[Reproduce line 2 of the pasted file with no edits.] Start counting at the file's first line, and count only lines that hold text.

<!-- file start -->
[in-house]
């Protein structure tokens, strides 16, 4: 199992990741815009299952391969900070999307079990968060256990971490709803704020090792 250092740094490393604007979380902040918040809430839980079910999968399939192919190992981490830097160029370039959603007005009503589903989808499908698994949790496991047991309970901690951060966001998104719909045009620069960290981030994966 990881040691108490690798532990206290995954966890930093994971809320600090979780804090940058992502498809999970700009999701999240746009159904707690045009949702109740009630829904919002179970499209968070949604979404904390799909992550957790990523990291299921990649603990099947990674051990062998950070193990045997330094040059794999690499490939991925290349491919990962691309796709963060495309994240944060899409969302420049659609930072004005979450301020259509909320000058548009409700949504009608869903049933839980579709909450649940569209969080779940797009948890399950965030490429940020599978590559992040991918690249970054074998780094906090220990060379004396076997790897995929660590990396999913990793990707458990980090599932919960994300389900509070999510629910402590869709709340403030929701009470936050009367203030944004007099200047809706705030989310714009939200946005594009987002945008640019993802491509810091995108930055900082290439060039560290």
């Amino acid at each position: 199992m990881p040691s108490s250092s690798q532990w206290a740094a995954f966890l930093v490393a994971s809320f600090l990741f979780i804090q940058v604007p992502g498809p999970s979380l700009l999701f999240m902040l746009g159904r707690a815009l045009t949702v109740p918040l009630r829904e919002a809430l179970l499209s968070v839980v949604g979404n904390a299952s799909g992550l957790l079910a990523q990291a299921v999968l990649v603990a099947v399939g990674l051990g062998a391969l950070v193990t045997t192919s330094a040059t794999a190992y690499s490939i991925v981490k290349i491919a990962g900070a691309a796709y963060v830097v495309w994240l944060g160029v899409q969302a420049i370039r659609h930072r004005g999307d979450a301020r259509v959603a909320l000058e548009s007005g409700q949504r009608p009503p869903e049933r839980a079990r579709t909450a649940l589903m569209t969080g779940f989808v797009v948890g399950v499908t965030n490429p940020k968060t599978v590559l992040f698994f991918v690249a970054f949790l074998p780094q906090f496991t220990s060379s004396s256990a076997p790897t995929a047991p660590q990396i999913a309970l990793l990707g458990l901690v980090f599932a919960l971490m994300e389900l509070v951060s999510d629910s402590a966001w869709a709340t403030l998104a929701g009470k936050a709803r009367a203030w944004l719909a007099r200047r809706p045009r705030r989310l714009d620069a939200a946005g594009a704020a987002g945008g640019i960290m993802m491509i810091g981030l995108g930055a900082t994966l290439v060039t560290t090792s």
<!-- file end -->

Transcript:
């Protein structure tokens, strides 16, 4: 199992990741815009299952391969900070999307079990968060256990971490709803704020090792 250092740094490393604007979380902040918040809430839980079910999968399939192919190992981490830097160029370039959603007005009503589903989808499908698994949790496991047991309970901690951060966001998104719909045009620069960290981030994966 990881040691108490690798532990206290995954966890930093994971809320600090979780804090940058992502498809999970700009999701999240746009159904707690045009949702109740009630829904919002179970499209968070949604979404904390799909992550957790990523990291299921990649603990099947990674051990062998950070193990045997330094040059794999690499490939991925290349491919990962691309796709963060495309994240944060899409969302420049659609930072004005979450301020259509909320000058548009409700949504009608869903049933839980579709909450649940569209969080779940797009948890399950965030490429940020599978590559992040991918690249970054074998780094906090220990060379004396076997790897995929660590990396999913990793990707458990980090599932919960994300389900509070999510629910402590869709709340403030929701009470936050009367203030944004007099200047809706705030989310714009939200946005594009987002945008640019993802491509810091995108930055900082290439060039560290």